Centre will harness data analytics to develop genetics and health innovations

Agritech Hub abuzz with £74m funding

The joint power of world-leading research and technology will be used to improve the output of agriculture and enhance food security, following the announce- ment of a £74m investment in a new Agritech Hub, via the Edin- burgh and South East Scotland City Region Deal. Te Hub will be based at the

University of Edinburgh’s Easter Bush Campus in Midlothian, and will bring together researchers with commercial, public and third-sector organisations. Its work will engage with a diversity of farmed and companion animal species, delving into such areas of innovation as data-driven breed- ing and aquaculture. Tis will improve health outcomes for both humans and animals – a “one health” approach. “Tis is a very exciting time

for agriscience, with transforma- tive technology and data-sharing opening up new approaches for fair and inclusive growth,” says Professor Bruce Whitelaw, interim director of the Roslin Institute. Te Hub will harness data analyt- ics to develop genetics and health innovations in agriscience and agribusiness and help transform agritech to a net zero carbon sector.

In addition to its global

ambitions, Professor Whitelaw explains why the Hub will have a regional focus. He added: “We aim at Easter Bush to make our Agritech Hub the destination of choice – for the citizen who wants to upskill; the student who wants to learn; commercial play- ers seeking innovative academic partners to develop solutions to industry challenges; and budding entrepreneurs eager to grow their dreams into tomorrow’s commer- cial leading activities. “All of this is based on provid-

ing leadership in the generation, curation, analysis and meaningful representation of agritech data. Te City Region Deal will drive an innovation pipeline from Easter Bush in Midlothian across our country and internationally, built on novel research and fuelling a step change in upskilling, talent development and enterprise activities.” Te Agritech Hub is part of the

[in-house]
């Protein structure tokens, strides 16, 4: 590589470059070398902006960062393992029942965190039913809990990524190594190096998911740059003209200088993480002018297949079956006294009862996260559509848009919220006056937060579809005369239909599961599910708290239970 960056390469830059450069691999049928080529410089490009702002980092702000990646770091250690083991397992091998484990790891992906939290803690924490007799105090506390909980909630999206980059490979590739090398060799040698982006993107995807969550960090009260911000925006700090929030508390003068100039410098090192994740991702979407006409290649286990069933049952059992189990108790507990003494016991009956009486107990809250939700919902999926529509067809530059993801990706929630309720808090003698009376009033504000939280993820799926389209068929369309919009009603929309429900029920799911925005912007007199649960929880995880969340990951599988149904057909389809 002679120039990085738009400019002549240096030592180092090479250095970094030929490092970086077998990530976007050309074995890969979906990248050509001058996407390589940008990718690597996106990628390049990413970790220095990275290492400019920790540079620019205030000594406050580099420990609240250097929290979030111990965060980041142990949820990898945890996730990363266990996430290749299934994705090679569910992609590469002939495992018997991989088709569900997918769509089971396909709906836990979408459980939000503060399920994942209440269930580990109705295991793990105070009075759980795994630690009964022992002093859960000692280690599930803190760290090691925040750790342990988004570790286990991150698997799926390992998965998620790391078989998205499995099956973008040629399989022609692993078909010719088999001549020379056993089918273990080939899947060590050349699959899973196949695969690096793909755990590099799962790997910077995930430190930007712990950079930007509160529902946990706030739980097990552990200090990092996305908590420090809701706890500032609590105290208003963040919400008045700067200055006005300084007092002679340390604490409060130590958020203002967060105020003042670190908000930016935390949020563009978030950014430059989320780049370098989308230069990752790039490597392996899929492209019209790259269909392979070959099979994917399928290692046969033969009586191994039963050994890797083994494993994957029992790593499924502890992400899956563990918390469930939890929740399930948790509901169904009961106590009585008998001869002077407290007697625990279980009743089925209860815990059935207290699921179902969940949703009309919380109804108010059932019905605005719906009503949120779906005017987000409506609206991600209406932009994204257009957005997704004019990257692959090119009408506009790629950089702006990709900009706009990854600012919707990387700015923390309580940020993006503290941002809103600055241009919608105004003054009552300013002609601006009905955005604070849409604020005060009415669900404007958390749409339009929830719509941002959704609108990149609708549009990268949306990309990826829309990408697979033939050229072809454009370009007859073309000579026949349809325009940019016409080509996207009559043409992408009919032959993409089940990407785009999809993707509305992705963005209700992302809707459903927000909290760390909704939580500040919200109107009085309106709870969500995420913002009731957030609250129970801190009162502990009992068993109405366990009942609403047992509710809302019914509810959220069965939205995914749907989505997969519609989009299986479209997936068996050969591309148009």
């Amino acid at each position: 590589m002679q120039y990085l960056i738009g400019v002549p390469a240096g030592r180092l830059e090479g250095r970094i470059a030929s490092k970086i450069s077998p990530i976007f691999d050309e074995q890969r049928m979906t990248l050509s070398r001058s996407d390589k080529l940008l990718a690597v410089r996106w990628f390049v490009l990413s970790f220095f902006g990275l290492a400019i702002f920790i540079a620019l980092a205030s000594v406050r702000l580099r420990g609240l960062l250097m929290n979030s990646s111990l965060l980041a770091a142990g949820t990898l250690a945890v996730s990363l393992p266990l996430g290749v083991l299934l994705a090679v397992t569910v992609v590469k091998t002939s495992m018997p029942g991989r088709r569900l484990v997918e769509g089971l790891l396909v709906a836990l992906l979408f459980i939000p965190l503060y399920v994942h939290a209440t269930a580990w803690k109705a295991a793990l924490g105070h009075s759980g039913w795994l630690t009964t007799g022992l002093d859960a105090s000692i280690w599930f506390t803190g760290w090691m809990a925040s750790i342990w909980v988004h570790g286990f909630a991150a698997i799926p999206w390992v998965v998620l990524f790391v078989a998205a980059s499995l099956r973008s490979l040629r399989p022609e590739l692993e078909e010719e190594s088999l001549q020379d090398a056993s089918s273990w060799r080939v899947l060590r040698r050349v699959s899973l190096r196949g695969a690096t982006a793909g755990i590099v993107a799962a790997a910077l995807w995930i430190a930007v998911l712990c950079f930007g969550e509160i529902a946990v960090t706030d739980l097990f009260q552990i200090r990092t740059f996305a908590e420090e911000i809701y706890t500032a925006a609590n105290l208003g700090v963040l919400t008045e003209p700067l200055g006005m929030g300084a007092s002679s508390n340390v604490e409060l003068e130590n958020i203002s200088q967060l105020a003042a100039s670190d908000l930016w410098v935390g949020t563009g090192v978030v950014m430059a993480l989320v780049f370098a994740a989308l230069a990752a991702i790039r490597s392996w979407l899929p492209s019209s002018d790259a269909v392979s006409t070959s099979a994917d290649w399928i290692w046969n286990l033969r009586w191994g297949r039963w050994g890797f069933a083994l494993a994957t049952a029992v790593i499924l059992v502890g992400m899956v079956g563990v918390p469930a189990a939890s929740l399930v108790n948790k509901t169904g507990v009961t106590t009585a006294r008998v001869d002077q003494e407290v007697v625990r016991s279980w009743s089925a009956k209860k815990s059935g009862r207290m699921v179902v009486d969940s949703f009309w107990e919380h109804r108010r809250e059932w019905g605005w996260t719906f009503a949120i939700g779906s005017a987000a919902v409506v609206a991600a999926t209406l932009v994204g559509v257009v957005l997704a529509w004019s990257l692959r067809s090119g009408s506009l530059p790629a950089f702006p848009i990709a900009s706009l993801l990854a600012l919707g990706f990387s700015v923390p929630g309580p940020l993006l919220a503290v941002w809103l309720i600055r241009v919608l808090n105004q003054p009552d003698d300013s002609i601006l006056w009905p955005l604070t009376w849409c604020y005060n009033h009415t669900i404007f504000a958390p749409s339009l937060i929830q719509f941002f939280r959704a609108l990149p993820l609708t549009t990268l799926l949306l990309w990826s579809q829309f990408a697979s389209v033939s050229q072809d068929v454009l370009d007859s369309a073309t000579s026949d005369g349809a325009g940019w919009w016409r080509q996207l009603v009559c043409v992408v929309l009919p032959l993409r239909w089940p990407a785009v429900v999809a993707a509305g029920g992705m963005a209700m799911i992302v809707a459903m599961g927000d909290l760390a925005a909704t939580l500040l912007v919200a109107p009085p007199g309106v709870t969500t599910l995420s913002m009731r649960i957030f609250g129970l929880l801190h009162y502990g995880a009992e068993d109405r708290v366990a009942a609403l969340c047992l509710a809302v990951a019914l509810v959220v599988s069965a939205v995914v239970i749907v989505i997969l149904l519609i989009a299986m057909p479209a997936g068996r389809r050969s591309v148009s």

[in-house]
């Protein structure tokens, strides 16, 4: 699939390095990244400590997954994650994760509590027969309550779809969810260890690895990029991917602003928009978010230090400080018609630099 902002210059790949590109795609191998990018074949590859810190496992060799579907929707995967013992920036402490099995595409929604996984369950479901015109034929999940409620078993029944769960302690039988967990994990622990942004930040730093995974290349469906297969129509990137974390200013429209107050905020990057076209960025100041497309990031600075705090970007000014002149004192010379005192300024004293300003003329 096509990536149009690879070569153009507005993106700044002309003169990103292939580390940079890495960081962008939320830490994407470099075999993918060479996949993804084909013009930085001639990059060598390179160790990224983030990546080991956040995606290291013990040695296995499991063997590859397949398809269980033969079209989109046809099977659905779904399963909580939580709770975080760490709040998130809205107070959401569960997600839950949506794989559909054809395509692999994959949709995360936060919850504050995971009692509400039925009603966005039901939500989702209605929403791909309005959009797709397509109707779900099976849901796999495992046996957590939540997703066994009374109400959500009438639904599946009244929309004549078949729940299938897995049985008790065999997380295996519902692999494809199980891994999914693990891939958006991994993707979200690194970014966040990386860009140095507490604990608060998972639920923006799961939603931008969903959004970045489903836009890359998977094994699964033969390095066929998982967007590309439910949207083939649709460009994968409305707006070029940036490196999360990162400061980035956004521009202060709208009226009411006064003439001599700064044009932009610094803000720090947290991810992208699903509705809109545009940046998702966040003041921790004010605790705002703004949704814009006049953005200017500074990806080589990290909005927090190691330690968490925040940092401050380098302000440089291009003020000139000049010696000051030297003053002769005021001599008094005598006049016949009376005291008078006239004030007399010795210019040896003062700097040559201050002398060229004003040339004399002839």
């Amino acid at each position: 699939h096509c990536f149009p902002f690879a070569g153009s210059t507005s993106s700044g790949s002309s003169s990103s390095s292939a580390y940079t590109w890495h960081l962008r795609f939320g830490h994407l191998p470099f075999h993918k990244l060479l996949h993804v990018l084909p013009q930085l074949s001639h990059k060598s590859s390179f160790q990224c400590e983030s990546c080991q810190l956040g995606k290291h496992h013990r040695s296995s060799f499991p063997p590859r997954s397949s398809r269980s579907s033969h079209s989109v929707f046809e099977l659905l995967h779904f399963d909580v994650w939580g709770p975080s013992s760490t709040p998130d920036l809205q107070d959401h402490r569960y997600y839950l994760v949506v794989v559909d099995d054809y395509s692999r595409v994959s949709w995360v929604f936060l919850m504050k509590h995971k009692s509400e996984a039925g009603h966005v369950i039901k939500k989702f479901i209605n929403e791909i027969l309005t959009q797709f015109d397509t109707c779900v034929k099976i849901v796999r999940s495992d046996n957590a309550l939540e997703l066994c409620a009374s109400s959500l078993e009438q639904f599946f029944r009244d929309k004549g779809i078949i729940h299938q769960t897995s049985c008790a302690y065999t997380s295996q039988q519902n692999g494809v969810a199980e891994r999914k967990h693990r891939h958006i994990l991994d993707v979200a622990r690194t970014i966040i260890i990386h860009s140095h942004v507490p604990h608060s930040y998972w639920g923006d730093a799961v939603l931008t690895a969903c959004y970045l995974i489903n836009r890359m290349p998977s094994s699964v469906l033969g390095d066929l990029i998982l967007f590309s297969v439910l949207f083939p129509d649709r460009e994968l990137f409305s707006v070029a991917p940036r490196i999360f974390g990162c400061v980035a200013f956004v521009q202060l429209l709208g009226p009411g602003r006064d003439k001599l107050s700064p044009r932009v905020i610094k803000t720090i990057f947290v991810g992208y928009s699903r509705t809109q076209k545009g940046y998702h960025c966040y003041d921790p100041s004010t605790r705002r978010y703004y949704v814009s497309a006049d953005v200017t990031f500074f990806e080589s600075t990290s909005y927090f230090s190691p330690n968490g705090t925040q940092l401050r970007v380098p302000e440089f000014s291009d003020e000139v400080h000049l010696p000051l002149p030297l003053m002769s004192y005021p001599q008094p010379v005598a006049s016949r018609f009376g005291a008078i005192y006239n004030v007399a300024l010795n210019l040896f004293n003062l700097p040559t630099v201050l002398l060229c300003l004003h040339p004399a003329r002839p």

City Region Deal’s wider invest- ment into data-driven innovation – a core strategic theme for the University of Edinburgh – and in- cludes substantial capital invest- ment from the UK and Scottish governments (£27m and £1.3m respectively). l

10 | FUTURESCOT | SPRING 2021 Case study:BeeBytes

BeeBytes is a start-up based at the Roslin Innovation Centre at the University of Edinburgh’s Easter Bush Campus. Its founders are Mark Barnett and David Wragg of the Roslin Institute, and Matthew Richardson from the School of Engineering. Barnett and Wragg are honey bee researchers, and both Barnett and Richardson are Scottish Expert Beemasters. BeeBytes is a community

interest company specialising in the analysis of honey bee genetics and DNA analysis. Its mission is to help beekeepers and bee farmers

select and breed honey bees in the UK. The company will help conserve the native honey bee subspecies, offering a low-cost genotyping and analysis service so beekeepers and breeders can increase colony numbers by selecting from their best stock. This will involve beekeepers posting samples of bee antennae to the scientists, who in turn perform a DNA test to quantify the native ancestry proportion of their honey bee colony as many beekeepers prefer to keep the native subspecies.

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